Taps Bugler: Jari Villanueva

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“ Welcome to Tapsbugler! Helping provide Taps for Veterans at military funerals is important to us! Please contact us on information about providing a live bugler to sound Taps at the ceremony for your loved one. Just click on Find A Bugler below. Please explore the website and I hope you come away with a little more knowledge about this great American treasure we have in those 24 notes. ”

Celebrate 150 Years of Taps

Protocol for Taps

PROTOCOL FOR TAPS
INSTRUCTION FOR MILITARY AND CIVILIAN


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Protocol for Taps
Instruction for military and civilian

YOU CAN DOWNLOAD A COPY OF THIS PROTOCOL BY CLICKING HERE

One question I get often is what to do when Taps is sounded. What exactly is the protocol? In a nutshell, it’s the same protocol as when you hear the national anthem.

DEFINITION OF TAPS

Taps is sounded at funerals, memorial services and wreath laying ceremonies. It is also the last call played at US military bases in the evening. Performance consists of 24 notes sounded on a bugle or trumpet. Taps is performed by a solo bugler without accompaniment or embellishment. Although sometimes performed with an echo, Taps is really meant to be sounded by a single bugler.

For more information on the origin of Taps CLICK HERE

At funerals, military honors follow a certain sequence dictated by tradition and protocol. Three rifle volleys are fired, followed by the sounding of Taps. The flag is then folded and presented to the Next-of-Kin.

Sometimes there is not a firing party available and Taps will be sounded upon the signal from the military or funeral home director.

The sequence at Arlington can be found here:
http://www.arlingtoncemetery.mil/Funeral-Information/Attending-a-Funeral/Sequence-of-Events-for-Military-Funeral-Honors

At memorial services or special events Taps is usually sounded toward the end of the program, usually before the benediction or dismissal. At wreath laying ceremonies, Taps is usually sounded after the wreath (or last one if there are several) is presented.

CONDUCT DURING THE SOUNDING OF TAPS

During a rendition of Taps at a military funeral, memorial service or wreath laying ceremony,

– All present not in uniform should stand at attention with the right hand over the heart;

– Men not in uniform should remove their headdress with their right hand and hold the headdress at the left shoulder, the hand being over the heart;

– Individuals in uniform should give the military salute at the first note of Taps and maintain that position until the last note (note: if you are inside and uncovered, you stand at attention);

– Veterans and active-duty service-members not in uniform may render the hand salute;

– If you are inside and not in uniform it is proper to stand during Taps

– When Taps is sounded in the evening as the final call of the day at military bases, salutes are not required.

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51 Responses to “Protocol for Taps”

  1. woody nordan says:

    Recently at my father-in-law’s funeral service at a military cemetery …he was retired from the U.S. Coast Guard…as taps was being played, only the first 15 notes were played and then suddenly stopped, with no explanation as to why TAPS was not completely played! And they had to fold the flag twice! Any ideas as to why this is happening and our country is going to hell!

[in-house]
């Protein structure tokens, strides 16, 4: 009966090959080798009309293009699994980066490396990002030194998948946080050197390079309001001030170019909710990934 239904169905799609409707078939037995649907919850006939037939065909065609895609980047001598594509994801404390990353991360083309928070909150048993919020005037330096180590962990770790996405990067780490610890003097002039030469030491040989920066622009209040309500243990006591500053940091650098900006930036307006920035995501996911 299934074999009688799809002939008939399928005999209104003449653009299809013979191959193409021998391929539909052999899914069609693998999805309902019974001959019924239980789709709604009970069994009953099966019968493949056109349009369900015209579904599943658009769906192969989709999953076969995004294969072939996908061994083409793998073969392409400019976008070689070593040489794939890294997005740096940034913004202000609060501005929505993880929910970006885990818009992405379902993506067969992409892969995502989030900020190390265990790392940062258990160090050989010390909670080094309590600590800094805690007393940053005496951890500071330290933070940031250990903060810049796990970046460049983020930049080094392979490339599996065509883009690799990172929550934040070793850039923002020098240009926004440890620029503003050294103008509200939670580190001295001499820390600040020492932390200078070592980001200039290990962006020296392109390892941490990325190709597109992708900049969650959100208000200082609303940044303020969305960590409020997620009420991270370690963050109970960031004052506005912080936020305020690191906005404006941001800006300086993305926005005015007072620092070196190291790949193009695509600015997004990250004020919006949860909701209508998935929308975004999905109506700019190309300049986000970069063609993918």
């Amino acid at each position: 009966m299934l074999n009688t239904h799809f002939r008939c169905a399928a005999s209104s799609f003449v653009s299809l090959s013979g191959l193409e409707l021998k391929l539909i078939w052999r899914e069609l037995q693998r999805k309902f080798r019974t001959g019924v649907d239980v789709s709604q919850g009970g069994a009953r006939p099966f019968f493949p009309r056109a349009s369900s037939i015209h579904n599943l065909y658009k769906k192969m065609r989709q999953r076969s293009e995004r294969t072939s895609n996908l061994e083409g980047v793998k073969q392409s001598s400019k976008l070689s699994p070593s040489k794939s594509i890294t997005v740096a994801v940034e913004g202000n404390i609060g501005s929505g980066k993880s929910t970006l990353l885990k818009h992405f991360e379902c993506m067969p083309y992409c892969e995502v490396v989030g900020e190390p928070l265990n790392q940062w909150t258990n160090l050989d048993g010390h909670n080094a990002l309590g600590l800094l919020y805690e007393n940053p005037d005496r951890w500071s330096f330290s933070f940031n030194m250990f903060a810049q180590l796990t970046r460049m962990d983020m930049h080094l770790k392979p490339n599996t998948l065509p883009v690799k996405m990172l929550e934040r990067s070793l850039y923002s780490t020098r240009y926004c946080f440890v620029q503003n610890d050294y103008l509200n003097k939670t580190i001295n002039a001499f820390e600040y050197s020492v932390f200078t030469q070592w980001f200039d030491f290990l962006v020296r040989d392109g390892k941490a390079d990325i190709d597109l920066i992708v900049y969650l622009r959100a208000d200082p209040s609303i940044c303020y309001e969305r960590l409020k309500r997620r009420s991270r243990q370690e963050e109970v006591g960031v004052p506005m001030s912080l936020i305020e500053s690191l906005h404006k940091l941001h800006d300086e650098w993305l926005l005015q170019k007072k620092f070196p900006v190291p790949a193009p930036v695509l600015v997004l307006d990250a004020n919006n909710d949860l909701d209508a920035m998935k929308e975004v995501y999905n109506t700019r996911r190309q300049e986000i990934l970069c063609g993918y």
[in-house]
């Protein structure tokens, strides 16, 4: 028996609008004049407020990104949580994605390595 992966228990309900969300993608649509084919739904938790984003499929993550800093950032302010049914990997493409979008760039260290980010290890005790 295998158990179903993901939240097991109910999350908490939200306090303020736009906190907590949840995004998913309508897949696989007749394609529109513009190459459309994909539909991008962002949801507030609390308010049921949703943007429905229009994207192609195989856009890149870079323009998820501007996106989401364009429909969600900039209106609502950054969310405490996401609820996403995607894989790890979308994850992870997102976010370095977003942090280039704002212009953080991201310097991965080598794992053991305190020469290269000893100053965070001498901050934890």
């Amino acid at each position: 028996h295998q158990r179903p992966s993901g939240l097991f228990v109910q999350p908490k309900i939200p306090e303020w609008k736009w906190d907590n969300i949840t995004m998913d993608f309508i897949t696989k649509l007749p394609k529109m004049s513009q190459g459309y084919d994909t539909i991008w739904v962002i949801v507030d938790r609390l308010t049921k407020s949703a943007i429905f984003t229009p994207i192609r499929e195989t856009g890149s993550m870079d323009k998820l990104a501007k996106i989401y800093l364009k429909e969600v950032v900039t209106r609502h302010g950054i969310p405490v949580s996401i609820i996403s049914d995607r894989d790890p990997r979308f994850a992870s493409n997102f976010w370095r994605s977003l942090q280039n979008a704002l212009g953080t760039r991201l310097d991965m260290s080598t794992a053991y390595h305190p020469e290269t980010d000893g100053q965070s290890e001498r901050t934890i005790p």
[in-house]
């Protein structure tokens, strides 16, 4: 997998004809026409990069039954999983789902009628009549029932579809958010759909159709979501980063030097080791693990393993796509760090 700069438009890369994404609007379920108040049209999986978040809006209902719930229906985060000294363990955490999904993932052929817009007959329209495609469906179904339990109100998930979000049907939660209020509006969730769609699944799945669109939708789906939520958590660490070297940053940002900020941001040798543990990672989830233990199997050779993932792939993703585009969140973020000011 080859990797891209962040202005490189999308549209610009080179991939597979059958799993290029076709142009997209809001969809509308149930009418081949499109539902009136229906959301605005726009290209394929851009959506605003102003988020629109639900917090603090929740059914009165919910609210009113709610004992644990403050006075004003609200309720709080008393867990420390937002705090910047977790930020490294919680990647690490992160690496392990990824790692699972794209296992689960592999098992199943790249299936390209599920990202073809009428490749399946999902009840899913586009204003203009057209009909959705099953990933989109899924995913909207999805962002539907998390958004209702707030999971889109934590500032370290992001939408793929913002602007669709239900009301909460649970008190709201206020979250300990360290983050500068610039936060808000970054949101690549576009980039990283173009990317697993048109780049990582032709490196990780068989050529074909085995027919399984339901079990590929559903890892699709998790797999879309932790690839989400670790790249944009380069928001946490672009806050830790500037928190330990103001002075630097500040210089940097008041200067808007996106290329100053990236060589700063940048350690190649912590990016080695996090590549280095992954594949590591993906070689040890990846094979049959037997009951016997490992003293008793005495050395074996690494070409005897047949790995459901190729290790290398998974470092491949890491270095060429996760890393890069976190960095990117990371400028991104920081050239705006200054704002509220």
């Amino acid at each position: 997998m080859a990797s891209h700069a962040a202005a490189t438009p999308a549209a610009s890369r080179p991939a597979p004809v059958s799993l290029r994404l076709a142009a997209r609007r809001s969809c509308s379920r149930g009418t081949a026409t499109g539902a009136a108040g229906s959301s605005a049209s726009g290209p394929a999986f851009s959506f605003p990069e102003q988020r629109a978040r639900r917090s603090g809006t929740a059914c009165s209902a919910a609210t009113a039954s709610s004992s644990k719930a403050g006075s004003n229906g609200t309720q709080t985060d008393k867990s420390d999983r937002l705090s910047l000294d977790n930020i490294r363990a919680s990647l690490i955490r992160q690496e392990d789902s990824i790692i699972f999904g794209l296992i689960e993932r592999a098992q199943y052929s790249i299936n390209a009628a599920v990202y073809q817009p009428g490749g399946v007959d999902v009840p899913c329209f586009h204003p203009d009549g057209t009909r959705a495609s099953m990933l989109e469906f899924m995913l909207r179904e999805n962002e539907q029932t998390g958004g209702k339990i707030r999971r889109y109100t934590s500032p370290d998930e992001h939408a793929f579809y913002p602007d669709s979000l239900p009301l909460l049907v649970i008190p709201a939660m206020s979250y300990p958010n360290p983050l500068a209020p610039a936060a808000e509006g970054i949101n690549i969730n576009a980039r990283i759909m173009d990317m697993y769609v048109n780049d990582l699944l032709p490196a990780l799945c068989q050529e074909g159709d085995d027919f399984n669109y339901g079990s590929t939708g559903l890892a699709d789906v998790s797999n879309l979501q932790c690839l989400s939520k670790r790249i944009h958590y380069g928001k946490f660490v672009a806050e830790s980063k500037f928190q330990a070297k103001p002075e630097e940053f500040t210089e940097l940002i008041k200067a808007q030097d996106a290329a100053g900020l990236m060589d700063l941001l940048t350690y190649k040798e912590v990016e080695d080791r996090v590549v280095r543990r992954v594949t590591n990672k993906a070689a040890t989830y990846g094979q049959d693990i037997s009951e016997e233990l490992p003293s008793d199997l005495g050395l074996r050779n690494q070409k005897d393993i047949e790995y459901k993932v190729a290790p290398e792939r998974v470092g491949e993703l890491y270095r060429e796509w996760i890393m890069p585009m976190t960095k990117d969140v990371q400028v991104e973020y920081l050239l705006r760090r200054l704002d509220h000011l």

2. Tapsbugler says:

    There is no protocol for standing while the flag is folded. At Arlington the family sits after Taps while the flag is folded

  3. Kevin M says:

    Is it appropriate to stand while military honors ( flag folding ) is taking place ?

  4. Tapsbugler says:

    Greetings

    A 21 Gun salute is reserved only for the President of the United States. If you are talking about about the three rifle volleys it is not a requirement to be provided by the military. The DoD is only required, by law, to provide two military personnel to fold and present the American flag to the next of kin and a bugler (live or recorded) for the sounding of Taps. The three rifle volleys can be provided if there are resources available from a veteran service organization (VSO). There is no regulation that states the three rifle volleys are only for retired. Some VSOs provide a firing party at any funeral they are able to perform. The military has varying regulations but for the most part will only provide the three rifle volleys (which incidentally can be done with as little as three rifles or as many as seven) for a retired military person. And even with that they will only provide if there are sufficient resources available. Hope that makes sense.

  5. Carole says:

    My husband who was military says 21 gun salute is really only supposed to be done for funeral of. retired military and not all these other folks. VFW says the same. What say you?

  6. Tapsbugler says:

    Thanks
    Anyone can do it. The question is about whether any local ordinances are being broken by how high the volume is.

  7. Joad Ballard says:

    Can anyone play TAPS amplified on a speaker system to honor fallen soldiers? This is being played off base every evening and can be heard all around the community which is Glen Rock, Pa. The person playing TAPS is an active duty Navy Officer.

  8. Tapsbugler says:

    Yes, it is appropriate.

    Thanks

    Jari

  9. Carol says:

    Is it appropriate to play taps at a funeral for a relative who served in the army but relatives opted to not have honor guard present?

  10. Tapsbugler says:

    I believe Taps is inappropriate for any flag burning.

    If you have to use a bugle call use one that HONORS the flag. To The Color

    Guidelines from the American Legion
    https://www.legion.org/flag/ceremony

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